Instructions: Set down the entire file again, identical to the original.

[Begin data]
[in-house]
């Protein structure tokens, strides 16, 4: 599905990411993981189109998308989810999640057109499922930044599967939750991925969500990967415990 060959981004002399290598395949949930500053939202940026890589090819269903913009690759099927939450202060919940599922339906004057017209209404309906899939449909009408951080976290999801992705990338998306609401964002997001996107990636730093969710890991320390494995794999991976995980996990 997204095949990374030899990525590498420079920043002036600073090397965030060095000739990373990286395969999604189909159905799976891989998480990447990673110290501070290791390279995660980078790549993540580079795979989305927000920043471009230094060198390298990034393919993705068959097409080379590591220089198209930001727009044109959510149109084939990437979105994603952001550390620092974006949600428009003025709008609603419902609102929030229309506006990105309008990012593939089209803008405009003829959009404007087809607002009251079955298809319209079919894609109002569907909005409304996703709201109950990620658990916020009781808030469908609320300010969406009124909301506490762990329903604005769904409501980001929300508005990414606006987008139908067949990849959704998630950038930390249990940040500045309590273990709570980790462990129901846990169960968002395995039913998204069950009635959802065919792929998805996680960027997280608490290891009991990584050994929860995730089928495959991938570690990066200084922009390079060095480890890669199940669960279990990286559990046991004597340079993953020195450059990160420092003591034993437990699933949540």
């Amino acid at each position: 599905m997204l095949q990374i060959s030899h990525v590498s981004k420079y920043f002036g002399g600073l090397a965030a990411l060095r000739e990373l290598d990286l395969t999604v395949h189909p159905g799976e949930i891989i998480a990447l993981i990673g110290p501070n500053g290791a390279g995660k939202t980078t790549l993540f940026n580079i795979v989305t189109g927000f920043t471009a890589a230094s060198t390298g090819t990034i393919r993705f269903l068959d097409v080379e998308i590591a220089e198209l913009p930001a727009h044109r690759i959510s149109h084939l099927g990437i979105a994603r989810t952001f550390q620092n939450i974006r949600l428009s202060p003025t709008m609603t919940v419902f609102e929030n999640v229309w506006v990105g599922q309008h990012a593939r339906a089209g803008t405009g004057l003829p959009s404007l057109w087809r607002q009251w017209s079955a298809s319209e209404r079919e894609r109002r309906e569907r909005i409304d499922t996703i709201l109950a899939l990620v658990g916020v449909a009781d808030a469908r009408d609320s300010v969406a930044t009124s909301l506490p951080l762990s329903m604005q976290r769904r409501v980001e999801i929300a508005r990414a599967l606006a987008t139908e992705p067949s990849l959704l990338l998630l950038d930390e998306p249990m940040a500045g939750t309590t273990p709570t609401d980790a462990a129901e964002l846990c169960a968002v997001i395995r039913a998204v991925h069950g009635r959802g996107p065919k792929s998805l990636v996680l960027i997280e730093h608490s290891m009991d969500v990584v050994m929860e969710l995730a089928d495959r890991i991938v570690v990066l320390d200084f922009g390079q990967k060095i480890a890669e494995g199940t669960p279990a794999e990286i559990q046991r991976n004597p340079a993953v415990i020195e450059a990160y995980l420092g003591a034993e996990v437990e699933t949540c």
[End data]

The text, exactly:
[in-house]
């Protein structure tokens, strides 16, 4: 599905990411993981189109998308989810999640057109499922930044599967939750991925969500990967415990 060959981004002399290598395949949930500053939202940026890589090819269903913009690759099927939450202060919940599922339906004057017209209404309906899939449909009408951080976290999801992705990338998306609401964002997001996107990636730093969710890991320390494995794999991976995980996990 997204095949990374030899990525590498420079920043002036600073090397965030060095000739990373990286395969999604189909159905799976891989998480990447990673110290501070290791390279995660980078790549993540580079795979989305927000920043471009230094060198390298990034393919993705068959097409080379590591220089198209930001727009044109959510149109084939990437979105994603952001550390620092974006949600428009003025709008609603419902609102929030229309506006990105309008990012593939089209803008405009003829959009404007087809607002009251079955298809319209079919894609109002569907909005409304996703709201109950990620658990916020009781808030469908609320300010969406009124909301506490762990329903604005769904409501980001929300508005990414606006987008139908067949990849959704998630950038930390249990940040500045309590273990709570980790462990129901846990169960968002395995039913998204069950009635959802065919792929998805996680960027997280608490290891009991990584050994929860995730089928495959991938570690990066200084922009390079060095480890890669199940669960279990990286559990046991004597340079993953020195450059990160420092003591034993437990699933949540």
């Amino acid at each position: 599905m997204l095949q990374i060959s030899h990525v590498s981004k420079y920043f002036g002399g600073l090397a965030a990411l060095r000739e990373l290598d990286l395969t999604v395949h189909p159905g799976e949930i891989i998480a990447l993981i990673g110290p501070n500053g290791a390279g995660k939202t980078t790549l993540f940026n580079i795979v989305t189109g927000f920043t471009a890589a230094s060198t390298g090819t990034i393919r993705f269903l068959d097409v080379e998308i590591a220089e198209l913009p930001a727009h044109r690759i959510s149109h084939l099927g990437i979105a994603r989810t952001f550390q620092n939450i974006r949600l428009s202060p003025t709008m609603t919940v419902f609102e929030n999640v229309w506006v990105g599922q309008h990012a593939r339906a089209g803008t405009g004057l003829p959009s404007l057109w087809r607002q009251w017209s079955a298809s319209e209404r079919e894609r109002r309906e569907r909005i409304d499922t996703i709201l109950a899939l990620v658990g916020v449909a009781d808030a469908r009408d609320s300010v969406a930044t009124s909301l506490p951080l762990s329903m604005q976290r769904r409501v980001e999801i929300a508005r990414a599967l606006a987008t139908e992705p067949s990849l959704l990338l998630l950038d930390e998306p249990m940040a500045g939750t309590t273990p709570t609401d980790a462990a129901e964002l846990c169960a968002v997001i395995r039913a998204v991925h069950g009635r959802g996107p065919k792929s998805l990636v996680l960027i997280e730093h608490s290891m009991d969500v990584v050994m929860e969710l995730a089928d495959r890991i991938v570690v990066l320390d200084f922009g390079q990967k060095i480890a890669e494995g199940t669960p279990a794999e990286i559990q046991r991976n004597p340079a993953v415990i020195e450059a990160y995980l420092g003591a034993e996990v437990e699933t949540c």